MADE IN CANADA Episode 4: The Ashlu

Steve Arns guides viewers down a BC classic

Five2Nine and NRS have teamed up to offer a glimpse into the rivers of Canada. Past episodes have included Quebec classics such as the MagpieTaureau, and Neilson rivers. Each section is seen through the eyes of the locals who paddle them like no one else can. “The goal is to show the individuals and the rivers in the diverse landscape that is Canadian whitewater,” says Mike McKay, owner of Five2Nine and director of the film series. Episode 4 moves the series west to British Columbia, starting with a classic stretch of the Ashlu with local paddler/chemist Steve Arns, whom C&K recently heard from in western Nepal, en route to his next paddling adventure.

Canoe & Kayak: What exactly is that you’re working on there in the chem lab?
Steven Arns: I work for a small drug company in Vancouver. I finished my Ph. D. years ago in Ottawa and moved to Vancouver for both the work opportunities and to be close to some of the best boating in North America. I hope to see myself working in the same capacity for the foreseeable future.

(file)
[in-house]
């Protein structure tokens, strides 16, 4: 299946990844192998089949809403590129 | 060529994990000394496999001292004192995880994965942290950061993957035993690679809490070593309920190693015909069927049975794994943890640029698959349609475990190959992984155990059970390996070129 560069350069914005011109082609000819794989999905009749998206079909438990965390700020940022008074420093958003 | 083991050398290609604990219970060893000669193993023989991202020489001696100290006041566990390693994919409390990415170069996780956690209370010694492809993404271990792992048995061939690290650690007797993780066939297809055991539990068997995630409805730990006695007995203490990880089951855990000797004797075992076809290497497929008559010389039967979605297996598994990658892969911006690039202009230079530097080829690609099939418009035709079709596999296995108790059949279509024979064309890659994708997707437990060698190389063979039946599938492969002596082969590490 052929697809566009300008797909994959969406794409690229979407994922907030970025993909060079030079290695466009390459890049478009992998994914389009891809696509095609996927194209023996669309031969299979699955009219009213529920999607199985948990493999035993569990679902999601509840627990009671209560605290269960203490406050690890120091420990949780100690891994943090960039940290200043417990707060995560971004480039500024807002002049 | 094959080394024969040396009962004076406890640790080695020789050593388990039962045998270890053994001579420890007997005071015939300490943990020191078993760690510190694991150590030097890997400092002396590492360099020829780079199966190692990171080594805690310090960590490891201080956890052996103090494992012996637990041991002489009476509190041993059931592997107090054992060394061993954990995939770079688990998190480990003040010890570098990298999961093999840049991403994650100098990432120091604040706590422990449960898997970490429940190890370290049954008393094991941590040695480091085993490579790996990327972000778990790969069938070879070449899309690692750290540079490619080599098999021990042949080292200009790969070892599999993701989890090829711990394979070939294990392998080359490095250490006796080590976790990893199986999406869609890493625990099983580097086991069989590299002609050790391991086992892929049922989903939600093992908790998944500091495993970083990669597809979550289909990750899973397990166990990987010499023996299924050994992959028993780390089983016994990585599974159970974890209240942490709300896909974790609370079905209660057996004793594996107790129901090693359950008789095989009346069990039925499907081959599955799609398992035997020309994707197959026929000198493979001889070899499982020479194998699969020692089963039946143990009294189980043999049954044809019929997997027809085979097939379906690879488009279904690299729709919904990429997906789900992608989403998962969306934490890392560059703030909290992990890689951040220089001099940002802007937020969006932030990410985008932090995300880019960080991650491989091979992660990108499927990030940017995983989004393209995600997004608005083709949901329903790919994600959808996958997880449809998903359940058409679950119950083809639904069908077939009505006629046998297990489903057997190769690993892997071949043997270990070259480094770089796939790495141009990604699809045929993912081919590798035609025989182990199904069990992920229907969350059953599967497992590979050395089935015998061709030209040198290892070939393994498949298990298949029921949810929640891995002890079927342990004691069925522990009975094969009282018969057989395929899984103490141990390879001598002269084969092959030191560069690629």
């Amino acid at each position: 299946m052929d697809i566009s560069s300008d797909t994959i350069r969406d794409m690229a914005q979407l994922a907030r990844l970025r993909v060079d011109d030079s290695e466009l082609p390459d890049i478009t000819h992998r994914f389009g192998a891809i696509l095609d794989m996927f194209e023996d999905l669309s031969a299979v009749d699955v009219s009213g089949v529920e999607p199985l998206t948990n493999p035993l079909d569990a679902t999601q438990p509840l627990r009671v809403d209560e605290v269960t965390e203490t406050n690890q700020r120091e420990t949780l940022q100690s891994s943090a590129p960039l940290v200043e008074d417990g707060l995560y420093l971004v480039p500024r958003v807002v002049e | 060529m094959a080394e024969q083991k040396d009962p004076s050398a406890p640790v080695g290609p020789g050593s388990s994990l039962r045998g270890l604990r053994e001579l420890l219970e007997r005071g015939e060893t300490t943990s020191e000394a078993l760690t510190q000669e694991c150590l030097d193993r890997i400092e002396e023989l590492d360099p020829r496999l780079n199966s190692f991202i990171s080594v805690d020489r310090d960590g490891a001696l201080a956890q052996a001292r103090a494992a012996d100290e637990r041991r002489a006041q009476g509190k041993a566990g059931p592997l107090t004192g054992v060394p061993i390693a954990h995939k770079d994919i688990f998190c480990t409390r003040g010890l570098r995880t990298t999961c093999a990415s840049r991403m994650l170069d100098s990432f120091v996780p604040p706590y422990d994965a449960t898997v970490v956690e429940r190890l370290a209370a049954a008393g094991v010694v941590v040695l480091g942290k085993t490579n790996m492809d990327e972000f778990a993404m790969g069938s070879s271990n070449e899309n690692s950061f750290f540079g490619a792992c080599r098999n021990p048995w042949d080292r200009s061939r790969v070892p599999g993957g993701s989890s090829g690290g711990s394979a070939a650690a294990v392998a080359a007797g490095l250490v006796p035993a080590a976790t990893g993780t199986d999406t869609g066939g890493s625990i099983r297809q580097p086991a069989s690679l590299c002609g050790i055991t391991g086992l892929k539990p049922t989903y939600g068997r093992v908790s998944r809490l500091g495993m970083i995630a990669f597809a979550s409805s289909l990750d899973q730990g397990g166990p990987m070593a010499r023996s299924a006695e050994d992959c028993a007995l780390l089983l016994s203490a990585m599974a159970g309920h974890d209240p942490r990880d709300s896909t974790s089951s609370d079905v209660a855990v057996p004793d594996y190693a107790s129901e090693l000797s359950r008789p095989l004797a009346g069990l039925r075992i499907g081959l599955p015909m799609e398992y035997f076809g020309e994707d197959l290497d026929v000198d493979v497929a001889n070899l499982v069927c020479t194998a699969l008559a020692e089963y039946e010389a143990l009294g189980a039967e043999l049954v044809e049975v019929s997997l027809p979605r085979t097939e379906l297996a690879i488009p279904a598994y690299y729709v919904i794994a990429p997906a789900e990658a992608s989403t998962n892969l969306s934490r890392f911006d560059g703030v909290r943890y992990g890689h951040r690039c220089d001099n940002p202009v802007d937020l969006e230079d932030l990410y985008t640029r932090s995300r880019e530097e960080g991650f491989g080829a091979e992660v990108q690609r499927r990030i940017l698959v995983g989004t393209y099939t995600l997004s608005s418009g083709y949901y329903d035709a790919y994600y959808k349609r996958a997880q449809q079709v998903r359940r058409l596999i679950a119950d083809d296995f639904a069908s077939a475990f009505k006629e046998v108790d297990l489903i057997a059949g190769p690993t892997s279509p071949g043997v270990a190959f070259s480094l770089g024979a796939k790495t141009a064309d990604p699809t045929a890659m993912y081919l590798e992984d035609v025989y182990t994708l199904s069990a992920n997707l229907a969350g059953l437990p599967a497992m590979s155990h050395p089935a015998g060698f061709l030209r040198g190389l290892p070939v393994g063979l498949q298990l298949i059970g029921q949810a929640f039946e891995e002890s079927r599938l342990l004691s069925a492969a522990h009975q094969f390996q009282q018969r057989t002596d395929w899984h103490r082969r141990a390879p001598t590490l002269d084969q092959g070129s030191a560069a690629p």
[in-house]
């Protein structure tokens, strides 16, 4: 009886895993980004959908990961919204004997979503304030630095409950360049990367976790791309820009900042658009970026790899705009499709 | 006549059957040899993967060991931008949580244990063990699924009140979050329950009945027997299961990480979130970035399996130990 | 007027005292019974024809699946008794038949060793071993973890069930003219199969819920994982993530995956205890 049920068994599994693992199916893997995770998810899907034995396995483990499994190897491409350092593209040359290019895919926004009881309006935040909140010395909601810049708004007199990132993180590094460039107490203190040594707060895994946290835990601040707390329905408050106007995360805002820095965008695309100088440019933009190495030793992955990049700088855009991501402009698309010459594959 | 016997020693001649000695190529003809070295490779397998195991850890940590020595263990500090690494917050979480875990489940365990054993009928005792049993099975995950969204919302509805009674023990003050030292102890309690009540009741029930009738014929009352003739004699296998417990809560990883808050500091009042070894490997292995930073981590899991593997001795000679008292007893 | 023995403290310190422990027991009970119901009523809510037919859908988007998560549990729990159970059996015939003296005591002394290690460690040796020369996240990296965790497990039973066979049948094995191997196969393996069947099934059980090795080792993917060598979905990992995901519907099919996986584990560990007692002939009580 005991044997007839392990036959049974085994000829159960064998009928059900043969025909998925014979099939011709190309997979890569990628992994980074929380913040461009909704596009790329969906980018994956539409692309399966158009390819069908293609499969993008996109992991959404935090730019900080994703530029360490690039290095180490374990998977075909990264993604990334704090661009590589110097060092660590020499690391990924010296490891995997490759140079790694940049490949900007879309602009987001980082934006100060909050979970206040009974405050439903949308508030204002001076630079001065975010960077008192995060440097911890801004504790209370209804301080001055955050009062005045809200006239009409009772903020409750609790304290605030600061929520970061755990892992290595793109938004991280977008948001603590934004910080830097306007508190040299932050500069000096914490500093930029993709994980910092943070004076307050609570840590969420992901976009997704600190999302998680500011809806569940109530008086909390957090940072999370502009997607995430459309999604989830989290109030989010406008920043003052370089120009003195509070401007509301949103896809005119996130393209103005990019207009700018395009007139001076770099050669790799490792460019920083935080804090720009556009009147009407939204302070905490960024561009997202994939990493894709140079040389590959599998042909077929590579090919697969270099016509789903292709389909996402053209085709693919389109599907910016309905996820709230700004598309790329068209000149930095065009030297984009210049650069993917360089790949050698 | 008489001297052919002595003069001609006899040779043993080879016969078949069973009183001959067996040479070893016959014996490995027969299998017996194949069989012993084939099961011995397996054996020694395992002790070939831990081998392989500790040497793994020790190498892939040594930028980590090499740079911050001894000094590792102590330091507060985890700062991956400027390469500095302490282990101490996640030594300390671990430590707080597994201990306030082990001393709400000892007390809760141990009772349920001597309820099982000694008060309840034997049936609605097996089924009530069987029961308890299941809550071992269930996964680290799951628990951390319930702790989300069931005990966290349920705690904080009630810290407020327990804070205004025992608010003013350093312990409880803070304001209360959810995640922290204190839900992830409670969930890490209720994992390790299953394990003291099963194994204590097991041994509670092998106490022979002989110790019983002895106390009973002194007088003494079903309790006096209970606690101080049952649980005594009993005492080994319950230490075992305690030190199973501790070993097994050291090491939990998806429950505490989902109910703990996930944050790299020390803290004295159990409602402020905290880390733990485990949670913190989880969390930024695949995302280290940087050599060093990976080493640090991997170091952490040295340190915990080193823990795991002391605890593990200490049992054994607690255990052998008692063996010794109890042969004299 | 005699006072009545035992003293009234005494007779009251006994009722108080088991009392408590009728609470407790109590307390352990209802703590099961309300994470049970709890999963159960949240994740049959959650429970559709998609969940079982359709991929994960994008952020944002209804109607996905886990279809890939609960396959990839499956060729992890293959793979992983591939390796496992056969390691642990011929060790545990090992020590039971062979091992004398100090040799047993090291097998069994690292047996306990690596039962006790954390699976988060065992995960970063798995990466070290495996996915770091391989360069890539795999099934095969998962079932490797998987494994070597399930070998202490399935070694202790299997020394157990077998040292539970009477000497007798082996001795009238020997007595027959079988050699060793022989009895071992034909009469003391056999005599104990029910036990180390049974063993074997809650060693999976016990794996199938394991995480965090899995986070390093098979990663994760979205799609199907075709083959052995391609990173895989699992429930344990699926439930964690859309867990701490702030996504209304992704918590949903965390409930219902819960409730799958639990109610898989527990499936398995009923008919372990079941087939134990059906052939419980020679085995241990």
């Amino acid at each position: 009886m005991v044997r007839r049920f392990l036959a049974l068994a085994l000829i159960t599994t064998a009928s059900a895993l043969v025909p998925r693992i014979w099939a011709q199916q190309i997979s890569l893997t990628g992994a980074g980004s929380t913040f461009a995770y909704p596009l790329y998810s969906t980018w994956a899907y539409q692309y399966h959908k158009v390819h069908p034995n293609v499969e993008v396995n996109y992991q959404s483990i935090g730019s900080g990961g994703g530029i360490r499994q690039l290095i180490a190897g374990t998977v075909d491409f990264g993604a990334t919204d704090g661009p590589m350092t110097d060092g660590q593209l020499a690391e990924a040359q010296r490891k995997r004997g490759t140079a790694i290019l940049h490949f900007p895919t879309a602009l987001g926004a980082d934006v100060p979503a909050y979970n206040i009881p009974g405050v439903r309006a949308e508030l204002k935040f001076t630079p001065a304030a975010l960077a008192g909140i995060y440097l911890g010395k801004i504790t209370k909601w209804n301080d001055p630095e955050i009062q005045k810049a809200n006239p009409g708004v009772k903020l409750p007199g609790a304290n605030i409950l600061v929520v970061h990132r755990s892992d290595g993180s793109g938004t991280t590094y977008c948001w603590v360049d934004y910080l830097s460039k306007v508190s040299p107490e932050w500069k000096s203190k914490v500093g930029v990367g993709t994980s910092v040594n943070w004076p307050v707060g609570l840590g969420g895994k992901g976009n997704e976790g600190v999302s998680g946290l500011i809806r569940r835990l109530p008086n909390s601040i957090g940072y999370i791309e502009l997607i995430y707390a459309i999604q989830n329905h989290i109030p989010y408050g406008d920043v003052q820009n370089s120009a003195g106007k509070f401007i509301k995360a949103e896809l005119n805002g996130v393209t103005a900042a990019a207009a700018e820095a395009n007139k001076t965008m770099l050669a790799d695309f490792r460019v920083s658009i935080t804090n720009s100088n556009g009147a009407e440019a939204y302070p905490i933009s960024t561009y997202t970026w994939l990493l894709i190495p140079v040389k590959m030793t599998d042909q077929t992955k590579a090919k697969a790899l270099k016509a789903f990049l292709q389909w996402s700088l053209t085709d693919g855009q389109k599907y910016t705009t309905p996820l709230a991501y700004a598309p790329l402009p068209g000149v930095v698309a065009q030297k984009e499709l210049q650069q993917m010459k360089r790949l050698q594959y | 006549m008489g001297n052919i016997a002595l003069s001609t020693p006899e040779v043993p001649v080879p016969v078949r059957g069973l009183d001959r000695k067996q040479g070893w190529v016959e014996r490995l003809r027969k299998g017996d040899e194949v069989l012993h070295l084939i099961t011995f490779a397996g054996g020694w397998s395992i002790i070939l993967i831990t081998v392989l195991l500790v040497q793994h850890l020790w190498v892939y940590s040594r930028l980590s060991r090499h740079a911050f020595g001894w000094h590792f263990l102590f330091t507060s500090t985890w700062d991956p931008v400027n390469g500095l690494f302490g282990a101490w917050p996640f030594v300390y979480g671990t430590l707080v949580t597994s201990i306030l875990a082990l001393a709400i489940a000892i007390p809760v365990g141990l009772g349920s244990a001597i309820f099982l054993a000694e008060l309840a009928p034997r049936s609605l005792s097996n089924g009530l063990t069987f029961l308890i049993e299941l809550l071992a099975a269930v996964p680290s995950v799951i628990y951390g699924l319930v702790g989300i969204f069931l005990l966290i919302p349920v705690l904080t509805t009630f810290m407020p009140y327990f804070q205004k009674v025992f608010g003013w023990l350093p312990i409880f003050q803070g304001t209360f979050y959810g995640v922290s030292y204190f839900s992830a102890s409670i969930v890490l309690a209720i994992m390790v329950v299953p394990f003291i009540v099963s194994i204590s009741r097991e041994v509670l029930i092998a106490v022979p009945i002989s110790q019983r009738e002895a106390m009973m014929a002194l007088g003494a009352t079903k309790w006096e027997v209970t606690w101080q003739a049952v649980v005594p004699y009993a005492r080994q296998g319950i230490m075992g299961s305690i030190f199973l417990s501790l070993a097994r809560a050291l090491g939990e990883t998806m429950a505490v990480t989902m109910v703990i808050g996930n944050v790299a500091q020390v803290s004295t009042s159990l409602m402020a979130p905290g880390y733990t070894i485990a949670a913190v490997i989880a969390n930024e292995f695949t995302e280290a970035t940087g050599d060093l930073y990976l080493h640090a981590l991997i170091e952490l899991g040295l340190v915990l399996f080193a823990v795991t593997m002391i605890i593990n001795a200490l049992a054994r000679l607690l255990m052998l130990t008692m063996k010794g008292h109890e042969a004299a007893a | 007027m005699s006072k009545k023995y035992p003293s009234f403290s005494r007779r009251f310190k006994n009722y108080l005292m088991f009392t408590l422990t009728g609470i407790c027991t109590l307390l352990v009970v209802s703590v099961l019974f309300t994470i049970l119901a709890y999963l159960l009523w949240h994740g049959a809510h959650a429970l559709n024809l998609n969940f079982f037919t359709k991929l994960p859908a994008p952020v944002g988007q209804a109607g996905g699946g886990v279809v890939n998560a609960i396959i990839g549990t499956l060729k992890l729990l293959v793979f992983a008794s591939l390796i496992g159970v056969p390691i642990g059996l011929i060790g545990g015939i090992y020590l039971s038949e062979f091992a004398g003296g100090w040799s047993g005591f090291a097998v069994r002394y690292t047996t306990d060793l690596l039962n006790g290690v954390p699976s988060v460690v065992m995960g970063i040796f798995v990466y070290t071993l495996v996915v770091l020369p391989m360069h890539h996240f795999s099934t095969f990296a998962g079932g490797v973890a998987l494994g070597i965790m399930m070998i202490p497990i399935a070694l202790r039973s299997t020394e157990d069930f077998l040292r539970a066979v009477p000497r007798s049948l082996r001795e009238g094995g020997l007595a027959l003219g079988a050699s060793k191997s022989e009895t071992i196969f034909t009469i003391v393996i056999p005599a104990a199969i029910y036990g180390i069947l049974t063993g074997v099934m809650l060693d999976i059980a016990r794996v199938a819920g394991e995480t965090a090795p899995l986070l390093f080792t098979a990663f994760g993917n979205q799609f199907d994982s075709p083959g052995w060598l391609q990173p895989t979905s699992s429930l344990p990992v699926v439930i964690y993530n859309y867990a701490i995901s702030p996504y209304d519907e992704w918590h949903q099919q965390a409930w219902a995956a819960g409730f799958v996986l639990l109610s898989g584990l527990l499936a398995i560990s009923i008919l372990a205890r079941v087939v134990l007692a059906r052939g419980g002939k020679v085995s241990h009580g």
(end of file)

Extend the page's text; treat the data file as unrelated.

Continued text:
How’d the shoot go?
Well, when we did the Ashlu shoot, I managed to squeeze the trip in between family commitments one day and a wedding the night of the shoot. That shows just how accessible it is.

What else makes the Ashlu unique?
Most of all the super-classic whitewater. But also the scenery, reliable season and the ever-growing community that in part comes to visit or live in southwest BC to paddle on the Ashlu. For aesthetic, Class V kayaking, there are few other rivers in the world that compare to the Ashlu. It’s the reliable early- and late-season river even when we don’t have a huge snowpack, and it was a normal season this year, after several high-water seasons.

What’s happening the hydro projects?
The release system on the Ashlu should continue indefinitely, so it will have reliable flow and you can plan a trip in release season for guaranteed kayaking there. Other projects are still under development (notably Skookum Creek), but BC Hydro just revoked 10 IPP contracts that were supposed to be built soon, so things are looking a bit better for BC’s creeks.

Any advice for potential Ashlu paddlers heading to BC?
If you come early in the year, be prepared for rivers with a lot of water, but that are still fun to kayak. Also, aside from the rivers that are well known in guidebooks etc., there is a lot of really awesome kayaking in the area that a lot of people don’t know about.

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